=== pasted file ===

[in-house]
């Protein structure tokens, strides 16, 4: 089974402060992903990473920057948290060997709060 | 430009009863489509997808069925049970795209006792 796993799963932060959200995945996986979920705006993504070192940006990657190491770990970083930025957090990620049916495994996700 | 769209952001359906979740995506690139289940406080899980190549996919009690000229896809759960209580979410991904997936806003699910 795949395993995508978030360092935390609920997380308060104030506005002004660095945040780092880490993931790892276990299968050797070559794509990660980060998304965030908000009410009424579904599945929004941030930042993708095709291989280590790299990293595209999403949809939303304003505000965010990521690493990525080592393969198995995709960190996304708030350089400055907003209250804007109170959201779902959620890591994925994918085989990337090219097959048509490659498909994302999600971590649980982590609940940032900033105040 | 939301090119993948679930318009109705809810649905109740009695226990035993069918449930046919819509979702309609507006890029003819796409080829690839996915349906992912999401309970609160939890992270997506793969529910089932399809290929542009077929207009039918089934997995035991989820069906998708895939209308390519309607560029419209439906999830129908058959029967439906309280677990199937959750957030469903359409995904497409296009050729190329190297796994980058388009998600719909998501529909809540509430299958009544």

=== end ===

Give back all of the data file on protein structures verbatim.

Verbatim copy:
[in-house]
């Protein structure tokens, strides 16, 4: 089974402060992903990473920057948290060997709060 | 430009009863489509997808069925049970795209006792 796993799963932060959200995945996986979920705006993504070192940006990657190491770990970083930025957090990620049916495994996700 | 769209952001359906979740995506690139289940406080899980190549996919009690000229896809759960209580979410991904997936806003699910 795949395993995508978030360092935390609920997380308060104030506005002004660095945040780092880490993931790892276990299968050797070559794509990660980060998304965030908000009410009424579904599945929004941030930042993708095709291989280590790299990293595209999403949809939303304003505000965010990521690493990525080592393969198995995709960190996304708030350089400055907003209250804007109170959201779902959620890591994925994918085989990337090219097959048509490659498909994302999600971590649980982590609940940032900033105040 | 939301090119993948679930318009109705809810649905109740009695226990035993069918449930046919819509979702309609507006890029003819796409080829690839996915349906992912999401309970609160939890992270997506793969529910089932399809290929542009077929207009039918089934997995035991989820069906998708895939209308390519309607560029419209439906999830129908058959029967439906309280677990199937959750957030469903359409995904497409296009050729190329190297796994980058388009998600719909998501529909809540509430299958009544």